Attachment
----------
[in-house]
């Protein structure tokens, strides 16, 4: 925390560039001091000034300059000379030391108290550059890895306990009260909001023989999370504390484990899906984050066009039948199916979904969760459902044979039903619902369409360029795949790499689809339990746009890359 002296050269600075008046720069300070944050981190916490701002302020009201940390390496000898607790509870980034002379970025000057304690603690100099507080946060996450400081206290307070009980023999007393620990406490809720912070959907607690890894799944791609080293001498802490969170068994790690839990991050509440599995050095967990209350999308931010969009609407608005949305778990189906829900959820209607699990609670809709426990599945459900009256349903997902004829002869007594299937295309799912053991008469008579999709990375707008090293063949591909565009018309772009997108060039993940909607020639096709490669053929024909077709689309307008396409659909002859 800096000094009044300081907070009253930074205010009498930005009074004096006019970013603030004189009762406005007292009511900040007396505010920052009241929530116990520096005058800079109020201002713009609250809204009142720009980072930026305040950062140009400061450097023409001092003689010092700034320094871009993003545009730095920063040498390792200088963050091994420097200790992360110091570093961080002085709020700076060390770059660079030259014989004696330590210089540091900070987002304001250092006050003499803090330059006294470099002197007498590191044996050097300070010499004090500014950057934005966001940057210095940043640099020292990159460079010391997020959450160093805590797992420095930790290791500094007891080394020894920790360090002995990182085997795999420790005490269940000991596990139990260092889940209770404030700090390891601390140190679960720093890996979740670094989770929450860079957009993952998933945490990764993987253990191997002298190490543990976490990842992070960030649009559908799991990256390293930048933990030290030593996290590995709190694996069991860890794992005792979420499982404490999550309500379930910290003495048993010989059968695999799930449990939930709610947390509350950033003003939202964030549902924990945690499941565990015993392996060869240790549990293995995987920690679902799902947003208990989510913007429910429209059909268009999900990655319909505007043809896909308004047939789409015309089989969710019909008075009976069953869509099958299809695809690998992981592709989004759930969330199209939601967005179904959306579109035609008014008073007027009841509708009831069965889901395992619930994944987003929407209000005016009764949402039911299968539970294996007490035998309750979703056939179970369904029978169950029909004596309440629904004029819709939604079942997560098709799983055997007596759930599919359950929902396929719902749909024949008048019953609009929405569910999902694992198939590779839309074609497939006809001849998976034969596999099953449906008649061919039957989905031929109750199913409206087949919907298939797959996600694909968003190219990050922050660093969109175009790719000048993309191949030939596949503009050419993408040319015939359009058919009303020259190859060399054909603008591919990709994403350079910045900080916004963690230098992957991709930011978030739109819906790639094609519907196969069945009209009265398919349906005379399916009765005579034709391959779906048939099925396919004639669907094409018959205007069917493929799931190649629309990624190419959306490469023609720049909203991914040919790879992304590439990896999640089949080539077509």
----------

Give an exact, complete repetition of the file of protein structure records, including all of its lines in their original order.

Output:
[in-house]
């Protein structure tokens, strides 16, 4: 925390560039001091000034300059000379030391108290550059890895306990009260909001023989999370504390484990899906984050066009039948199916979904969760459902044979039903619902369409360029795949790499689809339990746009890359 002296050269600075008046720069300070944050981190916490701002302020009201940390390496000898607790509870980034002379970025000057304690603690100099507080946060996450400081206290307070009980023999007393620990406490809720912070959907607690890894799944791609080293001498802490969170068994790690839990991050509440599995050095967990209350999308931010969009609407608005949305778990189906829900959820209607699990609670809709426990599945459900009256349903997902004829002869007594299937295309799912053991008469008579999709990375707008090293063949591909565009018309772009997108060039993940909607020639096709490669053929024909077709689309307008396409659909002859 800096000094009044300081907070009253930074205010009498930005009074004096006019970013603030004189009762406005007292009511900040007396505010920052009241929530116990520096005058800079109020201002713009609250809204009142720009980072930026305040950062140009400061450097023409001092003689010092700034320094871009993003545009730095920063040498390792200088963050091994420097200790992360110091570093961080002085709020700076060390770059660079030259014989004696330590210089540091900070987002304001250092006050003499803090330059006294470099002197007498590191044996050097300070010499004090500014950057934005966001940057210095940043640099020292990159460079010391997020959450160093805590797992420095930790290791500094007891080394020894920790360090002995990182085997795999420790005490269940000991596990139990260092889940209770404030700090390891601390140190679960720093890996979740670094989770929450860079957009993952998933945490990764993987253990191997002298190490543990976490990842992070960030649009559908799991990256390293930048933990030290030593996290590995709190694996069991860890794992005792979420499982404490999550309500379930910290003495048993010989059968695999799930449990939930709610947390509350950033003003939202964030549902924990945690499941565990015993392996060869240790549990293995995987920690679902799902947003208990989510913007429910429209059909268009999900990655319909505007043809896909308004047939789409015309089989969710019909008075009976069953869509099958299809695809690998992981592709989004759930969330199209939601967005179904959306579109035609008014008073007027009841509708009831069965889901395992619930994944987003929407209000005016009764949402039911299968539970294996007490035998309750979703056939179970369904029978169950029909004596309440629904004029819709939604079942997560098709799983055997007596759930599919359950929902396929719902749909024949008048019953609009929405569910999902694992198939590779839309074609497939006809001849998976034969596999099953449906008649061919039957989905031929109750199913409206087949919907298939797959996600694909968003190219990050922050660093969109175009790719000048993309191949030939596949503009050419993408040319015939359009058919009303020259190859060399054909603008591919990709994403350079910045900080916004963690230098992957991709930011978030739109819906790639094609519907196969069945009209009265398919349906005379399916009765005579034709391959779906048939099925396919004639669907094409018959205007069917493929799931190649629309990624190419959306490469023609720049909203991914040919790879992304590439990896999640089949080539077509």